Below is the short film I made of the event…
The story & photos have been really well received even making the front cover of today’s Eastern Daily Press and a full page on page 3. Plus a national news agency has been in touch this morning and will be pushing the story out to the national press so watch this space!
• Norfolk photographer • Photographers in Cley • North Norfolk Photography • Marine photographers Norfolk • Aquavisuals •
Yesterday I headed along the coast road to film an important day for local surfers to remember legendary East Anglian surfer, photographer & filmmaker Neil Watson and a number of other members of the local surf community who are sadly no longer with us.
Ideally we would have had some waves and I could have been posting a video chock full of surf action but unfortunately with virtually zero swell in the water we had to make do with paddling competitions but it was still a great day, a really chilled, friendly vibe and the chance for old friends to get together & have some fun.
I was honoured to be presented with a cheque for Sheringham Lifeboat from the proceeds of last year’s event by the organisers Darren Veal, Dan Watson (Neil’s son) and Paul Nicker. The lifeboat came along to demonstrate the speed & handling of the RNLI’s Atlantic 85 B-Class lifeboat, expertly helmed by Steve Banks. Thank you all once again for your support.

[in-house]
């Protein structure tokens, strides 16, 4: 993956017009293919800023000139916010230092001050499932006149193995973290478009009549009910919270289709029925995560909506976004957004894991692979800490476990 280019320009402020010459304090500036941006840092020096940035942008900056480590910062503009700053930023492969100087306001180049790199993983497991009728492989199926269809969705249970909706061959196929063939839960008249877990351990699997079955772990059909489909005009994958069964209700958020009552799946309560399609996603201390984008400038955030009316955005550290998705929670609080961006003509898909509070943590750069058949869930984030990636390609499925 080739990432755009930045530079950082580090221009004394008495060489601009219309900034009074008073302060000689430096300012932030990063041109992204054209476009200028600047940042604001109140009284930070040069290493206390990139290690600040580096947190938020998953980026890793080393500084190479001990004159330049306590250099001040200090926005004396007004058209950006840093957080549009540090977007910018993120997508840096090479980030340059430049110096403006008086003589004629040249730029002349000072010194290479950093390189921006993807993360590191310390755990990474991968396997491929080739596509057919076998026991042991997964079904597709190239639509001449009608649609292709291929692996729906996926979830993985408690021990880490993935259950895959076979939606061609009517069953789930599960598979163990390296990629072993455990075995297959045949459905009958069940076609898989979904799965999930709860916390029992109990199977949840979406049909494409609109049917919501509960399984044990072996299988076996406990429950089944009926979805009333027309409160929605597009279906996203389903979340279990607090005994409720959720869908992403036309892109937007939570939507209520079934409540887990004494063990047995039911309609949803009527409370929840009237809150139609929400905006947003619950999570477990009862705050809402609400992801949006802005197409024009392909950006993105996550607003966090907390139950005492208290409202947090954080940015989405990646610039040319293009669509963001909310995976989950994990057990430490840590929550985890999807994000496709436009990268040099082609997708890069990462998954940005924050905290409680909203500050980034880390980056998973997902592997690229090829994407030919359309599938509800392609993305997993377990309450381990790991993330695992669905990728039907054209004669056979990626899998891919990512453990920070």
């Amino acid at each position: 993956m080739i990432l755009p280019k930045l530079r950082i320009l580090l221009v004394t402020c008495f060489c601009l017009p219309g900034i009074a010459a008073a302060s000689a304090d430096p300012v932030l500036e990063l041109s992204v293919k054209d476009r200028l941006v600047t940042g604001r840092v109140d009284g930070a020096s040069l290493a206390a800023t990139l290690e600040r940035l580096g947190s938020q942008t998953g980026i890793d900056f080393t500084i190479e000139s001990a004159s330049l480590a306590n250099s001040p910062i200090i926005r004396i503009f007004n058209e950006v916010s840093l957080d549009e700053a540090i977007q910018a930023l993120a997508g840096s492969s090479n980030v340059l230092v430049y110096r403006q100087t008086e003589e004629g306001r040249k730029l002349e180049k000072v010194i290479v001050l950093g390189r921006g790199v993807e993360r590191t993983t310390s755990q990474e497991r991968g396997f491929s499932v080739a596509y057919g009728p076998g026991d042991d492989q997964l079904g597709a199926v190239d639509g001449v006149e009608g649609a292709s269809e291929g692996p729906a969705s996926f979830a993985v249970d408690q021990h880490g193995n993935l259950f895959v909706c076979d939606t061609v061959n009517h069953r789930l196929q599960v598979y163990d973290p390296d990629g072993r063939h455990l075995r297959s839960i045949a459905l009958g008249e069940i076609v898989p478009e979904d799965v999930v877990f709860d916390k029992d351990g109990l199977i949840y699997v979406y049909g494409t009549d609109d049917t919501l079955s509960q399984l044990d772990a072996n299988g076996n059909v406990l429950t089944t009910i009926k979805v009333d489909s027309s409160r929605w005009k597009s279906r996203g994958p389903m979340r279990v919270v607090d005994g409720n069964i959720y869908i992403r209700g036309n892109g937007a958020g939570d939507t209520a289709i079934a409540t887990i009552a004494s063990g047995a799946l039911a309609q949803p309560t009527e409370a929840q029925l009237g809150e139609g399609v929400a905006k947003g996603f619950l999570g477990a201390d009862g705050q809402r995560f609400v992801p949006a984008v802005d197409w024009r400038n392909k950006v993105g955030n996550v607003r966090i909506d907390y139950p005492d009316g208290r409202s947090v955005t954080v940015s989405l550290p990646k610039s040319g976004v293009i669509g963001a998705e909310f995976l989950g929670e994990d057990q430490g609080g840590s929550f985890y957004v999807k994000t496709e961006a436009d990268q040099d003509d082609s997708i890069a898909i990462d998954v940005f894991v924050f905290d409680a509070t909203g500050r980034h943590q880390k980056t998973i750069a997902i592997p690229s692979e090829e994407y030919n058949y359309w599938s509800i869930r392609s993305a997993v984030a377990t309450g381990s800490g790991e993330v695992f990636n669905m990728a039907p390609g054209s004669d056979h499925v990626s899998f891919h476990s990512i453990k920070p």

With the speeches completed it was time to get in the water so the contestants received their trusty steed for the afternoon from Darren’s incredible collection of vintage surfboards (thought to be the largest privately owned collection in the UK) and got paddling!
For information on future events please check their page on Facebook – ‘Neils Event’.
• surf films • norfolk filmmaker • norfolk surf films • surf photography •
I got back last night from a fantastic few days photographing the action at Lendy Cowes Week 2018.
The aim was to get a good range of sailing photos and yachting photography for some magazine features so I booked a few days out in my diary earlier this year and made the trip down south. I had found a fantastic AirBnB place literally a stones throw from the quayside and about as central to the action as I could possibly get.
I arrived on the Monday evening, Day 3 of Lendy Cowes Week and got straight to work catching some shots of some of the yachts crossing the finish line with their beautiful spinnakers bulging in the evening breeze, backlit by the setting sun…